When we start to worry about things that we cannot control - we let our anxiety drive us to be irrational. We stop seeking the most important thing, the Kingdom of God, and become fixated on the immediate, and on us and on our own needs. But that fear is mis-placed, brothers and sisters. If God intends for us to sow our financial resources for the Kingdom of God, shouldn’t we more aptly fear under sowing for the Kingdom? Shouldn’t it bring us to our knees that we may be spending our lives worrying about food and clothing and only sowing a few handfuls of our finances for God as a result?
The truth is that the Christian Church doesn’t like to hear stewardship sermons because it makes us face our fears about money. Our fear of not having enough. Our fear of owning up to the fact that we are watering down our giving. In the Untied States only one-third to one-half of church go-ers give in the offering plate. Give anything. And out of that percentage only three to five percent actually give God ten percent or more. In the United Methodist Church it is even worse. We are among the lowest of all denominations in giving. And for those that do give, they often give only one percent or less of their yearly income. 
We get anxious when we start to talk about stewardship or pass the offering plate. We start to hear only what we want to hear or let our anxiety and fear lead to anger, instead of allowing God to speak into our hearts. But there is good news, brothers and sisters - fear and faith often go hand in hand. We become fearful when we trust God to do something grand amongst us, but when we trust and take that step of faith, we get to see who God is and why we can stand on the promises of God. 
Our finances allow us to proclaim what we believe - and make us come face to face with the questions of if we really believe that God will provide and if we trust God enough to faithfully give? When we give to God, boldly, we get to see Jesus Christ at work. Its not about keeping the doors of this particular church open or continuing the mission and message of this denomination, though I believe that both of those things are good and pleasing to God. At the end of the day its about trusting that we are sowing for the Kingdom of God - here and now and in the future. Its about setting aside our fear, and having a conversion about our wallets, in order to proclaim the Kingdom message. 
I know that doesn’t make the message about finances any easier to hear. Too many of us feel that we are drowning in our debt and are caught on the hamster wheel of worry. When we talk about money we need to confess those spending habits that we have that keep us away from God, keep us in debt, and render us ineffective for the Kingdom. And after confession we need to repent and turn around in a way that fully releases all of our resources - time, money, and talents - for God’s purposes, instead of only looking to and trusting God when we personally are in need.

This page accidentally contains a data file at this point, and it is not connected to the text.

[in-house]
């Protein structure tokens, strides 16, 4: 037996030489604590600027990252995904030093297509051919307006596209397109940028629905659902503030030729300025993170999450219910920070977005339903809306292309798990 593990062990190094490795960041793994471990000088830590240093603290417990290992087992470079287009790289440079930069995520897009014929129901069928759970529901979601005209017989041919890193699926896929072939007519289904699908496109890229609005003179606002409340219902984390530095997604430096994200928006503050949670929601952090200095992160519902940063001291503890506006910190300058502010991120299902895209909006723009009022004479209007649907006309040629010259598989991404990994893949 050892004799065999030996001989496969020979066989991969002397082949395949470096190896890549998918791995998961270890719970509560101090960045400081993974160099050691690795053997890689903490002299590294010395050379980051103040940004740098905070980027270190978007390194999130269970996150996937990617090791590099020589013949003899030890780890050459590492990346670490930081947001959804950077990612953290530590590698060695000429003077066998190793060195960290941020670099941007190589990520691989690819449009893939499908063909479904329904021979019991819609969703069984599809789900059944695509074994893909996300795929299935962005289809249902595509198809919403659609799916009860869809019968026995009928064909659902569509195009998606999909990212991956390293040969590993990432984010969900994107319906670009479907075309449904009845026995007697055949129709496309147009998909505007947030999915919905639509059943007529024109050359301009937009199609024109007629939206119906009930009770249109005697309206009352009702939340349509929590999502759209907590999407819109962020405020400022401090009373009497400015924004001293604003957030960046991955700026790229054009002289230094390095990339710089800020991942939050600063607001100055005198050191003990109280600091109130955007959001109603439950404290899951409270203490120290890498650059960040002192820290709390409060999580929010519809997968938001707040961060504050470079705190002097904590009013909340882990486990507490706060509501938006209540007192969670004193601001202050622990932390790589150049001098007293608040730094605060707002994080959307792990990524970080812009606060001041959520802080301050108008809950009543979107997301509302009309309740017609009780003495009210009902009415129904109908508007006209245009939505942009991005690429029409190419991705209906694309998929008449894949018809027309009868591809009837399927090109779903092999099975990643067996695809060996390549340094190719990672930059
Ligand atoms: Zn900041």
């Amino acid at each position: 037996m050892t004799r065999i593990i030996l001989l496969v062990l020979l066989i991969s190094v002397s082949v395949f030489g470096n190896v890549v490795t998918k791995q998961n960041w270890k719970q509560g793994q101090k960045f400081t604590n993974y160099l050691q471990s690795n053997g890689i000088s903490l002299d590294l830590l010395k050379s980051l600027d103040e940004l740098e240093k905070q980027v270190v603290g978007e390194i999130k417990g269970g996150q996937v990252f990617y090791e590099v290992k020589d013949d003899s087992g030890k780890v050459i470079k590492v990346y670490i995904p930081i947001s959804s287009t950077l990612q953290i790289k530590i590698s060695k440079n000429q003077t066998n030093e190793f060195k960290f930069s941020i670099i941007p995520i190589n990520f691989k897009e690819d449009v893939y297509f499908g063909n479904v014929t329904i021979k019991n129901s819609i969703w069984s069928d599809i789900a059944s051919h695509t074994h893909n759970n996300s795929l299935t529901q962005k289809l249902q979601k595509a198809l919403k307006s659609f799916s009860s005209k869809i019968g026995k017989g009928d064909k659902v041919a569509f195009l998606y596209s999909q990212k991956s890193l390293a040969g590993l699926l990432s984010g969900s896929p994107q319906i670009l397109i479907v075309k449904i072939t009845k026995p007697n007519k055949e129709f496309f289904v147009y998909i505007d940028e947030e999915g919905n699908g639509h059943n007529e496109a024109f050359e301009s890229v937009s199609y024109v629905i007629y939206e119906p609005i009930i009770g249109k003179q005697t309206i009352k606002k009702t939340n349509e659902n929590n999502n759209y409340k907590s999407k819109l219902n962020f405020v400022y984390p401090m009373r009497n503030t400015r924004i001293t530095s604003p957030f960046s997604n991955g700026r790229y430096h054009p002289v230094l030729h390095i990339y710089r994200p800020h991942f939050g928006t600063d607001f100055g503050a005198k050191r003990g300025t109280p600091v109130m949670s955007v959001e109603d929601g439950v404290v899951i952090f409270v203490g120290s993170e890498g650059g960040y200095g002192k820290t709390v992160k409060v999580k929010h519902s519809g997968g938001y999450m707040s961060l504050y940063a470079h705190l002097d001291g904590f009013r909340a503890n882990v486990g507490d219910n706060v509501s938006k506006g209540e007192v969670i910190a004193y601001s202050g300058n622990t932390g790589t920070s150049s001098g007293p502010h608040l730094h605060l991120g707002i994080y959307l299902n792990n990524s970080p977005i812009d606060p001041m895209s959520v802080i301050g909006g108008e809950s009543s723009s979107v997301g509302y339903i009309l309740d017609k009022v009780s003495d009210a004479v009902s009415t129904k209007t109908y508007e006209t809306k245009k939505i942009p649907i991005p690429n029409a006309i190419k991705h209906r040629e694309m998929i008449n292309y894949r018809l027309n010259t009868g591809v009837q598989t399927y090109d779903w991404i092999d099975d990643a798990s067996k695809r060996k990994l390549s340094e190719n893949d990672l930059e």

That is a hard message to swallow. To cease worrying is a challenge unto itself. To cease worrying about money and the future - that seems insurmountable. And yet, this conversation also gives us a chance to dive into the heart of the question - what do finances reveal about our commitment to God? Are we striving and seeking after the Kingdom of God, first, foremost, and forever? Or are we worrying about what tomorrow may hold. Amen. 

Sunday, October 5, 2014

What Christians Believe about Salvation Psalm 96: 1-6

Up to this point in our sermon series on what Christians believe, it could be said that Christians across the board believe the same statements of faith about God, Jesus, the Holy Spirit, and the Church. However, today’s topic, the final in this particular sermon series is a bit trickier. Salvation is a hot topic in the church - how do you get saved. When were you saved. Do you need say certain things. Can you only be saved once. Has God chosen some people to be saved and others to perished. The list goes on and on.
Salvation is also confusing because we cannot address it apart from sin. God created humans to be in relationship with Him and with each other, but we screwed that up. Royally. We have strayed from the love of God in so many ways - and every possible way that we can sin is equally in the eyes of God; there are not some sins that are “worse” then others. Sin also always has consequences, both in the present and the eternal. And yet, we are also hesitant to admit or confess our sins, because we don’t want to acknowledge that we have screwed up. 
Thankfully, the story doesn’t end there. Enter Jesus. Who seeks to reconcile the lost world to God through his sacrifice on the cross and resurrection. Salvation is accepting this gift, this sacrifice, for one’s self. However, believing is not enough, for salvation should transform us into new people serving God in new way in community. 
We need to be communities of faith that remind us that our human story involves creation, sin, grace, and the law. To be reminded that we cannot save ourselves, no matter how hard we try.  In “Our Doctrinal Heritage” for United Methodist it states, “as sinful creatures we have broken covenant, become estranged from God, wounded ourselves and one another, and wreaked havoc throughout the natural order. We stand in need of redemption.” We need community to remind us that genuine salvation comes from God and that we have a responsibility to respond to that salvation. For John Wesley believed that humanity had a responsibility in being made in the image of God and a responsibility in responding to God’s grace.